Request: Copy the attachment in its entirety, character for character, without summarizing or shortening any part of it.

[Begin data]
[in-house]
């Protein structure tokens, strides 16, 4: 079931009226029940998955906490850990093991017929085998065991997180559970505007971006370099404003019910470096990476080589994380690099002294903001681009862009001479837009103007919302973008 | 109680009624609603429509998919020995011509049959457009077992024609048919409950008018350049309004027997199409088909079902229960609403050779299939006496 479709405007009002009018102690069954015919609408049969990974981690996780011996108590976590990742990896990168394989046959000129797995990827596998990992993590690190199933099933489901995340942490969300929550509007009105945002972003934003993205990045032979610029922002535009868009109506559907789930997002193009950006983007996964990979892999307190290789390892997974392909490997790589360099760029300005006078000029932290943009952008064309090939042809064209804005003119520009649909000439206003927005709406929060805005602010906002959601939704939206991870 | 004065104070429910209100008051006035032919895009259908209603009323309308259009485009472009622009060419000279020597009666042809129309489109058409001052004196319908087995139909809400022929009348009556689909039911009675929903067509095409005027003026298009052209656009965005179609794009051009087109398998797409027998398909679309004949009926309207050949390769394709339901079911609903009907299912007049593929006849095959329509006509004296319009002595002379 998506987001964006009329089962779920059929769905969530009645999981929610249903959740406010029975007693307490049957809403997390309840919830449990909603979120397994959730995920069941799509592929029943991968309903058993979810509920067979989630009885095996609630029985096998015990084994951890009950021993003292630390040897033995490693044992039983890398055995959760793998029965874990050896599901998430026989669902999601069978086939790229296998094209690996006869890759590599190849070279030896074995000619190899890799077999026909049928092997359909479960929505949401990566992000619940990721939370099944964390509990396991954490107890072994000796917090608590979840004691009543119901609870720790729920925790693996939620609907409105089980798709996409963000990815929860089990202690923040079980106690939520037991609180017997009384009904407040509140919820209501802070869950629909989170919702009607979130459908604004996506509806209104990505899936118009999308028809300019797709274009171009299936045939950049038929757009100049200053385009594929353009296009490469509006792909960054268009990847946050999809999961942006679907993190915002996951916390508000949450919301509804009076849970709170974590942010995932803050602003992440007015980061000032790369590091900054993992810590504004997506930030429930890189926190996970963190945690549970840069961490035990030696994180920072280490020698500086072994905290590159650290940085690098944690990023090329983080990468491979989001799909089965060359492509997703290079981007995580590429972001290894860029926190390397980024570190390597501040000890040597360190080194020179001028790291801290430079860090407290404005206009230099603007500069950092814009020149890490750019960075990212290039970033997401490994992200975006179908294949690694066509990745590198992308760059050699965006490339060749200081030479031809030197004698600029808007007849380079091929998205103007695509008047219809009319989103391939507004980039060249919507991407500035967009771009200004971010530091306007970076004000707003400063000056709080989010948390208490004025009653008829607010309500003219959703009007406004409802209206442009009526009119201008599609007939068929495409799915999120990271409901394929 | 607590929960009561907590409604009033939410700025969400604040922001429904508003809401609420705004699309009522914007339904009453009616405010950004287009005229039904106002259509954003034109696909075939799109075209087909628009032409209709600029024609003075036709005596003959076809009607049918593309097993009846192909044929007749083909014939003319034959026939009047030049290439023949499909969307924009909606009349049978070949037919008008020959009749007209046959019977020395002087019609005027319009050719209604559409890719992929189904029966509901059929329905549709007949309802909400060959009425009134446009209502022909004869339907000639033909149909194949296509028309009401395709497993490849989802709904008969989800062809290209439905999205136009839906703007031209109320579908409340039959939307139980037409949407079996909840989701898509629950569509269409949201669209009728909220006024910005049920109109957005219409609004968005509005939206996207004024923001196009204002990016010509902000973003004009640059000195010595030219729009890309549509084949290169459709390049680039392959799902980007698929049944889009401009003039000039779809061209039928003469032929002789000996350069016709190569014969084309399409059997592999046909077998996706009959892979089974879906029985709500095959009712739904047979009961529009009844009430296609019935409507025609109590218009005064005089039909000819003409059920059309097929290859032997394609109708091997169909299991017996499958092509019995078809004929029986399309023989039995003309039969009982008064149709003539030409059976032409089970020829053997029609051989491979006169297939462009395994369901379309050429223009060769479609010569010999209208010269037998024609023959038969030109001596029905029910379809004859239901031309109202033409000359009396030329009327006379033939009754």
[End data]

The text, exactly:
[in-house]
């Protein structure tokens, strides 16, 4: 079931009226029940998955906490850990093991017929085998065991997180559970505007971006370099404003019910470096990476080589994380690099002294903001681009862009001479837009103007919302973008 | 109680009624609603429509998919020995011509049959457009077992024609048919409950008018350049309004027997199409088909079902229960609403050779299939006496 479709405007009002009018102690069954015919609408049969990974981690996780011996108590976590990742990896990168394989046959000129797995990827596998990992993590690190199933099933489901995340942490969300929550509007009105945002972003934003993205990045032979610029922002535009868009109506559907789930997002193009950006983007996964990979892999307190290789390892997974392909490997790589360099760029300005006078000029932290943009952008064309090939042809064209804005003119520009649909000439206003927005709406929060805005602010906002959601939704939206991870 | 004065104070429910209100008051006035032919895009259908209603009323309308259009485009472009622009060419000279020597009666042809129309489109058409001052004196319908087995139909809400022929009348009556689909039911009675929903067509095409005027003026298009052209656009965005179609794009051009087109398998797409027998398909679309004949009926309207050949390769394709339901079911609903009907299912007049593929006849095959329509006509004296319009002595002379 998506987001964006009329089962779920059929769905969530009645999981929610249903959740406010029975007693307490049957809403997390309840919830449990909603979120397994959730995920069941799509592929029943991968309903058993979810509920067979989630009885095996609630029985096998015990084994951890009950021993003292630390040897033995490693044992039983890398055995959760793998029965874990050896599901998430026989669902999601069978086939790229296998094209690996006869890759590599190849070279030896074995000619190899890799077999026909049928092997359909479960929505949401990566992000619940990721939370099944964390509990396991954490107890072994000796917090608590979840004691009543119901609870720790729920925790693996939620609907409105089980798709996409963000990815929860089990202690923040079980106690939520037991609180017997009384009904407040509140919820209501802070869950629909989170919702009607979130459908604004996506509806209104990505899936118009999308028809300019797709274009171009299936045939950049038929757009100049200053385009594929353009296009490469509006792909960054268009990847946050999809999961942006679907993190915002996951916390508000949450919301509804009076849970709170974590942010995932803050602003992440007015980061000032790369590091900054993992810590504004997506930030429930890189926190996970963190945690549970840069961490035990030696994180920072280490020698500086072994905290590159650290940085690098944690990023090329983080990468491979989001799909089965060359492509997703290079981007995580590429972001290894860029926190390397980024570190390597501040000890040597360190080194020179001028790291801290430079860090407290404005206009230099603007500069950092814009020149890490750019960075990212290039970033997401490994992200975006179908294949690694066509990745590198992308760059050699965006490339060749200081030479031809030197004698600029808007007849380079091929998205103007695509008047219809009319989103391939507004980039060249919507991407500035967009771009200004971010530091306007970076004000707003400063000056709080989010948390208490004025009653008829607010309500003219959703009007406004409802209206442009009526009119201008599609007939068929495409799915999120990271409901394929 | 607590929960009561907590409604009033939410700025969400604040922001429904508003809401609420705004699309009522914007339904009453009616405010950004287009005229039904106002259509954003034109696909075939799109075209087909628009032409209709600029024609003075036709005596003959076809009607049918593309097993009846192909044929007749083909014939003319034959026939009047030049290439023949499909969307924009909606009349049978070949037919008008020959009749007209046959019977020395002087019609005027319009050719209604559409890719992929189904029966509901059929329905549709007949309802909400060959009425009134446009209502022909004869339907000639033909149909194949296509028309009401395709497993490849989802709904008969989800062809290209439905999205136009839906703007031209109320579908409340039959939307139980037409949407079996909840989701898509629950569509269409949201669209009728909220006024910005049920109109957005219409609004968005509005939206996207004024923001196009204002990016010509902000973003004009640059000195010595030219729009890309549509084949290169459709390049680039392959799902980007698929049944889009401009003039000039779809061209039928003469032929002789000996350069016709190569014969084309399409059997592999046909077998996706009959892979089974879906029985709500095959009712739904047979009961529009009844009430296609019935409507025609109590218009005064005089039909000819003409059920059309097929290859032997394609109708091997169909299991017996499958092509019995078809004929029986399309023989039995003309039969009982008064149709003539030409059976032409089970020829053997029609051989491979006169297939462009395994369901379309050429223009060769479609010569010999209208010269037998024609023959038969030109001596029905029910379809004859239901031309109202033409000359009396030329009327006379033939009754």